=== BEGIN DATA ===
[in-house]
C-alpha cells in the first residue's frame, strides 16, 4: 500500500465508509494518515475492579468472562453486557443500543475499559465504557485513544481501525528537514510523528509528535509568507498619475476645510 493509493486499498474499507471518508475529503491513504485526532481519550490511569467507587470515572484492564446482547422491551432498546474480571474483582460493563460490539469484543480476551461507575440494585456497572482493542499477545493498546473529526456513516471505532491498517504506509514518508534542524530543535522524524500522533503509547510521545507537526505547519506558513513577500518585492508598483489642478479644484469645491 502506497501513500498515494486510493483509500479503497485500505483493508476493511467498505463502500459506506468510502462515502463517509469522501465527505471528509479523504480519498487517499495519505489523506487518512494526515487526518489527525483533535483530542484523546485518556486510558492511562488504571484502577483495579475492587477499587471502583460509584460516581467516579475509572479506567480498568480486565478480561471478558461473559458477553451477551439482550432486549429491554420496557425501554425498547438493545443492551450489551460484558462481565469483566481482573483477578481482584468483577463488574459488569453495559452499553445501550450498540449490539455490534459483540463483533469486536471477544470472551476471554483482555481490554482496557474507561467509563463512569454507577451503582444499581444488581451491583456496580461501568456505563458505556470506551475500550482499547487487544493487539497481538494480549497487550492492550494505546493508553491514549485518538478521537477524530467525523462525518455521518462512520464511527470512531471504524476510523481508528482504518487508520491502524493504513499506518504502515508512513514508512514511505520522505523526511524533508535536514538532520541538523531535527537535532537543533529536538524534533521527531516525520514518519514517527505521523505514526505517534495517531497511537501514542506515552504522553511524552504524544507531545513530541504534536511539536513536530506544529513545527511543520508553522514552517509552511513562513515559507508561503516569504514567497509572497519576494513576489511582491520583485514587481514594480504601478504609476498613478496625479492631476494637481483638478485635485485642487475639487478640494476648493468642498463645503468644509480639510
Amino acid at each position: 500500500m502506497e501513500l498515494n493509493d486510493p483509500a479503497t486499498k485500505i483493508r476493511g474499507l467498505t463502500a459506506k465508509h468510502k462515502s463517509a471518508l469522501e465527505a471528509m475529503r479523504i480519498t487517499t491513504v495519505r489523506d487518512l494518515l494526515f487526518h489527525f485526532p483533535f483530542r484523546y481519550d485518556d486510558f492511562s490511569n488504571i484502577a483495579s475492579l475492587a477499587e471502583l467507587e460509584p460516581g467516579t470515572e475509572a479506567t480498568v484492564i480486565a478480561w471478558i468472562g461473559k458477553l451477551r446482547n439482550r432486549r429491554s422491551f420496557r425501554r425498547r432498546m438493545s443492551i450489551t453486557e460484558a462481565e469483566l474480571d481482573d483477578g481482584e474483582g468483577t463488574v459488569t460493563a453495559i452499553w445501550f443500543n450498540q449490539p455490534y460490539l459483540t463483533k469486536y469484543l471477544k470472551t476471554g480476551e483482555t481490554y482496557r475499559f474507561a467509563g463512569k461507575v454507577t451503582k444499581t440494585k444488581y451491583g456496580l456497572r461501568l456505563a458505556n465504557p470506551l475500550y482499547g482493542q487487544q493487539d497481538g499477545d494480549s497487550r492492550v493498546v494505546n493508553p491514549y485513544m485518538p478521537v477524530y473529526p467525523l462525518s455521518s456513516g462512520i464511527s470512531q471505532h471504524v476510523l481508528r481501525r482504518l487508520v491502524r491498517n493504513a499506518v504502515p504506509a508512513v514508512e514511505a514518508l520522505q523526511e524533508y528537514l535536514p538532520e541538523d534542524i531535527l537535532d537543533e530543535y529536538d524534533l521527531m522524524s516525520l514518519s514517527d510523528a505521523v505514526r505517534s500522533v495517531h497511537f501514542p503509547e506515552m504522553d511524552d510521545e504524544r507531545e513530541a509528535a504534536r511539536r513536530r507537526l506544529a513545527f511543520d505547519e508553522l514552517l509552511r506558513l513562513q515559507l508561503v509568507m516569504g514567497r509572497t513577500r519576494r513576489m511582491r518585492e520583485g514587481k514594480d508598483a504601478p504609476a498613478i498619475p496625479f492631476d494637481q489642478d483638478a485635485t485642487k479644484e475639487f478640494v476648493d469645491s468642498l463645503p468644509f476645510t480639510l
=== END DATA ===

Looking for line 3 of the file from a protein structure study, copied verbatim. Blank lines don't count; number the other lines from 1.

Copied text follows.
Amino acid at each position: 500500500m502506497e501513500l498515494n493509493d486510493p483509500a479503497t486499498k485500505i483493508r476493511g474499507l467498505t463502500a459506506k465508509h468510502k462515502s463517509a471518508l469522501e465527505a471528509m475529503r479523504i480519498t487517499t491513504v495519505r489523506d487518512l494518515l494526515f487526518h489527525f485526532p483533535f483530542r484523546y481519550d485518556d486510558f492511562s490511569n488504571i484502577a483495579s475492579l475492587a477499587e471502583l467507587e460509584p460516581g467516579t470515572e475509572a479506567t480498568v484492564i480486565a478480561w471478558i468472562g461473559k458477553l451477551r446482547n439482550r432486549r429491554s422491551f420496557r425501554r425498547r432498546m438493545s443492551i450489551t453486557e460484558a462481565e469483566l474480571d481482573d483477578g481482584e474483582g468483577t463488574v459488569t460493563a453495559i452499553w445501550f443500543n450498540q449490539p455490534y460490539l459483540t463483533k469486536y469484543l471477544k470472551t476471554g480476551e483482555t481490554y482496557r475499559f474507561a467509563g463512569k461507575v454507577t451503582k444499581t440494585k444488581y451491583g456496580l456497572r461501568l456505563a458505556n465504557p470506551l475500550y482499547g482493542q487487544q493487539d497481538g499477545d494480549s497487550r492492550v493498546v494505546n493508553p491514549y485513544m485518538p478521537v477524530y473529526p467525523l462525518s455521518s456513516g462512520i464511527s470512531q471505532h471504524v476510523l481508528r481501525r482504518l487508520v491502524r491498517n493504513a499506518v504502515p504506509a508512513v514508512e514511505a514518508l520522505q523526511e524533508y528537514l535536514p538532520e541538523d534542524i531535527l537535532d537543533e530543535y529536538d524534533l521527531m522524524s516525520l514518519s514517527d510523528a505521523v505514526r505517534s500522533v495517531h497511537f501514542p503509547e506515552m504522553d511524552d510521545e504524544r507531545e513530541a509528535a504534536r511539536r513536530r507537526l506544529a513545527f511543520d505547519e508553522l514552517l509552511r506558513l513562513q515559507l508561503v509568507m516569504g514567497r509572497t513577500r519576494r513576489m511582491r518585492e520583485g514587481k514594480d508598483a504601478p504609476a498613478i498619475p496625479f492631476d494637481q489642478d483638478a485635485t485642487k479644484e475639487f478640494v476648493d469645491s468642498l463645503p468644509f476645510t480639510l